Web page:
“You didn’t know what to expect or anything. There were no established bases, from FOB [forward operations bases] or other friendly forces in the region, ”added the retired operator Delta. “No one had a hint of hesitation. We were attacked and we were going to retaliate with them by sending a clear message. “
After many hours of anti-aircraft fire and extensive air supply, the Night Stalkers carrying the ground force reached Gecko.
Disaster nearly struck when an MH-47 struck the enclosure wall, then, in the sandstorm created by the task force landing, and nearly crashed into another helicopter.
“Once the pilots realized this, they picked up power and took a flight path away from the complex over Kandahar City,” the retired operator said.
Gunfire erupted from the town, but MH-47 surrounded and made another attempt to land. “During this attempt, it struck a ridge line, causing more damage to the helicopter, ripping off and leaving part of the landing gear,” added the retired operator. The helicopter crashed but was able to take off later.
Once on target, Delta operators flooded the complex and struck their designated areas, smashing exterior walls and interior obstacles and engaging the enemy. For nearly an hour, they searched the compound for Mullah Omar and useful information, but the Taliban leader was long gone.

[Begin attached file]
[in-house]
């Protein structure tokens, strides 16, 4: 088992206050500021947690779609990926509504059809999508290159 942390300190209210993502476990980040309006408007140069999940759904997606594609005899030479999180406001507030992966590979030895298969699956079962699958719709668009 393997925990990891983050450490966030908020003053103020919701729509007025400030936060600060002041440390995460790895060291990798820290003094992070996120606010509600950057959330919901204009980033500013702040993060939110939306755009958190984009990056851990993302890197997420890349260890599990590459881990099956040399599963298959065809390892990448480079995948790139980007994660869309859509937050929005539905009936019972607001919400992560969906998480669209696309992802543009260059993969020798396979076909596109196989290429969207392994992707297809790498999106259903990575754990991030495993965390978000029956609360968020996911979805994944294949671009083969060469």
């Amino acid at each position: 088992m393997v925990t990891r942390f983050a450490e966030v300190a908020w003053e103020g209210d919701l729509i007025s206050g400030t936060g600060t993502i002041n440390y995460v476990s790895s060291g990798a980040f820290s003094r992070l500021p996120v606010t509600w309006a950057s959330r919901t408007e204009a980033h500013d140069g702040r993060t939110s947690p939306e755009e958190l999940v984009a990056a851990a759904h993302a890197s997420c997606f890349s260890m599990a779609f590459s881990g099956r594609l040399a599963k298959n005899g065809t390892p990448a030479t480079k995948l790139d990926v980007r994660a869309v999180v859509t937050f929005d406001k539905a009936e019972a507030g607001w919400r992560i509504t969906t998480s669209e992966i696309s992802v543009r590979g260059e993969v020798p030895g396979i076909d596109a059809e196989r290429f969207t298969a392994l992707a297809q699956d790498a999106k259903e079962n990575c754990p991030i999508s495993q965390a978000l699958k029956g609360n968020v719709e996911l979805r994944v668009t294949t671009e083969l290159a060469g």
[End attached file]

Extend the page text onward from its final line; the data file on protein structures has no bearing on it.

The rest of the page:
Before leaving the complex, Delta Force operators left American flags and NYPD and FYPD stickers, leaflets and patches to remind the United States of America’s long range.
‘Loud and clear’
The Pentagon and the US intelligence community knew from the start that eliminating the Taliban leader was a long plan, but the mission was just more than a raid on a high-value target. It was meant to be a message to a group that housed America’s enemy number one, and in that regard, the raid was a success.
In addition, it has helped build the confidence of the JSOC and Delta Force. Delta had played a key role in Operation Eagle Claw, the failed attempt to rescue American hostages in Iran in 1980. The JSOC was created after this mission to centralize and enhance the capabilities of US special operations.
This failure remained a sensitive point for the Unit and the military. But Gecko has shown that the sacrifices during Eagle Claw were not in vain. Their mission deep in Afghanistan – the close call with the MH-47 in particular – was a reminder of the uncertainty and danger their predecessors faced in order to demonstrate the resolve of the United States.
It was important to send this message “loud and clear” after the 9/11 attacks, the retired Delta operator said. “The other thing that was not lost at that point was all the work, time and sacrifice that created the JSOC, starting with the lessons learned in Operation Eagle Claw, had gone reunited. “
The missions of US special operations forces increased as the global war on terror continued, but action against Objective Gecko remains the longest air assault in US history , reflecting the scale of their challenge.
Twenty years later, the US mission in Afghanistan is widely viewed as a failure, exemplified by the recent chaotic withdrawal, but further reflection on the war could lead to a fuller recognition of the troops who fought the Taliban in its early days.
The Pentagon recently enhanced the awards won by US troops during the “Black Hawk Down” incident, the 1993 mission in Somalia where a small US force held firm against all odds.
Stavros Atlamazoglou is a Special Operations Defense Journalist, Hellenic Army Veteran (national service with the 575th Navy Battalion and Army HQ) and graduate of Johns Hopkins University.